Assessing the Conservation Status and Threats to Priority Plants: a threat assessment approach and case study in South-East Queensland, Australia

Lynch, A. Jasmyn J. and Drury, Wendy L. (2006) Assessing the Conservation Status and Threats to Priority Plants: a threat assessment approach and case study in South-East Queensland, Australia. Australasian Journal of Environmental Management, 13 1: 36-51.

Author Lynch, A. Jasmyn J.
Drury, Wendy L.
Title Assessing the Conservation Status and Threats to Priority Plants: a threat assessment approach and case study in South-East Queensland, Australia
Journal name Australasian Journal of Environmental Management   Check publisher's open access policy
ISSN 1448-6563
Publication date 2006
Sub-type Article (original research)
Volume 13
Issue 1
Start page 36
End page 51
Total pages 16
Editor Grant Wardell-Johnson and Helen Ross
Place of publication Australia
Publisher Environment Institute of Australia and New Zealand
Collection year 2006
Subject C1
300805 Conservation
770703 Living resources (flora and fauna)
Abstract bstract: During the Regional Forest Agreement (RFA) process in south-east Queensland, the conservation status of, and threats to, priority vascular plant taxa in the region was assessed. Characteristics of biology, demography and distribution were used to assess the species' intrinsic risk of extinction. In contrast, the threats to the taxa (their extrinsic risk of extinction) were assessed using a decision-support protocol for setting conservation targets for taxa lacking population viability analyses and habitat modelling data. Disturbance processes known or suspected to be adversely affecting the taxa were evaluated for their intensity, extent and time-scale. Expert opinion was used to provide much of the data and to assess the recommended protection areas. Five categories of intrinsic risk of extinction were recognised for the 105 priority taxa: critically endangered (43 taxa); endangered (29); vulnerable (21); rare (10); and presumed extinct (2). Only 6 of the 103 extant taxa were found to be adequately reserved and the majority were considered inadequately protected to survive the current regimes of threatening processes affecting them. Data were insufficient to calculate a protection target for one extant taxon. Over half of the taxa require all populations to be conserved as well as active management to alleviate threatening processes. The most common threats to particular taxa were competition from weeds or native species, inappropriate fire regimes, agricultural clearing, forestry, grazing by native or feral species, drought, urban development, illegal collection of plants, and altered hydrology. Apart from drought and competition from native species, these disturbances are largely influenced or initiated by human actions. Therefore, as well as increased protection of most of the taxa, active management interventions are necessary to reduce the effects of threatening processes and to enable the persistence of the taxa.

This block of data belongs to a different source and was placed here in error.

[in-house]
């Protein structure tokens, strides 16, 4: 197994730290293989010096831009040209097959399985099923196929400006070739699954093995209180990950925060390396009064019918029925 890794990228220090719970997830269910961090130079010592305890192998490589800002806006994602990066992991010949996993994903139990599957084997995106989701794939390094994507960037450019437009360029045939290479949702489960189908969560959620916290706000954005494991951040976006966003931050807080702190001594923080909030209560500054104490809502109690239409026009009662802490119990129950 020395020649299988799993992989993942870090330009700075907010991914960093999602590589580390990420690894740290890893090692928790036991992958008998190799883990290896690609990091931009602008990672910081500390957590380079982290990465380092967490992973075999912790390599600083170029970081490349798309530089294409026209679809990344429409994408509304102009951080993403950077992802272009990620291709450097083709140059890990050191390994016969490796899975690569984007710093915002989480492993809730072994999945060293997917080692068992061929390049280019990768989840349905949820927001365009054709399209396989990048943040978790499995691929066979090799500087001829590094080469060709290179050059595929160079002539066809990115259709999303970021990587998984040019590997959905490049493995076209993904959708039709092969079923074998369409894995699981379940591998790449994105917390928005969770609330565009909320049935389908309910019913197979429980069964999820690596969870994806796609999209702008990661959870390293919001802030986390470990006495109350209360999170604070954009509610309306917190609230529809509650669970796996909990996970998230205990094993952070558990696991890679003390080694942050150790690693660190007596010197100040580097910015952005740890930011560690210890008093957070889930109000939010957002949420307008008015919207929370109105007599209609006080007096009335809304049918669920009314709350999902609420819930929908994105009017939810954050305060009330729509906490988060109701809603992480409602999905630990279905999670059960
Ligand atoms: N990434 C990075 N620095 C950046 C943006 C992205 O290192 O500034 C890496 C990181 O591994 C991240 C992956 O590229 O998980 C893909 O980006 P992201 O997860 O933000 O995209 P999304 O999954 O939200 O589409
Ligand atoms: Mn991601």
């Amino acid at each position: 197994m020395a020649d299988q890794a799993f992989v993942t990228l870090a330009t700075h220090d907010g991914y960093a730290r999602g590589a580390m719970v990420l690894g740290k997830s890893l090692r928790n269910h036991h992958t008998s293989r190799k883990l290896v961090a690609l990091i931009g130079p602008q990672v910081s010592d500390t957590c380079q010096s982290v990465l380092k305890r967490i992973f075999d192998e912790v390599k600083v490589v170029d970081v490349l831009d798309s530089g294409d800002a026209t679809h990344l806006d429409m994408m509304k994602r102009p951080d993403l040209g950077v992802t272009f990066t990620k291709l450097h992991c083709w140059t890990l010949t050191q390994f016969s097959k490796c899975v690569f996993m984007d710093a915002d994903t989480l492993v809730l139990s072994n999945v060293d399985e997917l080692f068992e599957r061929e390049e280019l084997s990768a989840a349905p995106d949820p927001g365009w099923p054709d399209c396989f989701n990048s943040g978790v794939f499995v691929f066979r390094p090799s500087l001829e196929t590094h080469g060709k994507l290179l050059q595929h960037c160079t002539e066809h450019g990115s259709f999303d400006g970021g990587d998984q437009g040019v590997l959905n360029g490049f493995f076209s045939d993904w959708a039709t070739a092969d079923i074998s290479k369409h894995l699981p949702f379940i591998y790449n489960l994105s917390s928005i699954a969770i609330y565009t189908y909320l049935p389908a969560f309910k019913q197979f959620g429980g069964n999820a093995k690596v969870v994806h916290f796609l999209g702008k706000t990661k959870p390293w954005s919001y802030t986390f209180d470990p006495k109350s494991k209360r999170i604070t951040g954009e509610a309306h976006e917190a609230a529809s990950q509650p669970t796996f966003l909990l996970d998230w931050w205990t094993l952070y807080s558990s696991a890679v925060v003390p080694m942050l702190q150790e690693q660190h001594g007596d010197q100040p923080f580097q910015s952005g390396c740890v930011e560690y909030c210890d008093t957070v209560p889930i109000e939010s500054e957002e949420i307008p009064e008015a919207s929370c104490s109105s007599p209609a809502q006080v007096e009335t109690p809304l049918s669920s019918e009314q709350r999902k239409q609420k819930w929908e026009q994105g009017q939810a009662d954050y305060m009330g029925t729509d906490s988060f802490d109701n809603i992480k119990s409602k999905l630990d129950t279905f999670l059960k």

Keyword Biodiversity conservation
Environmental management
Q-Index Code C1

 
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Created: Wed, 15 Aug 2007, 11:00:03 EST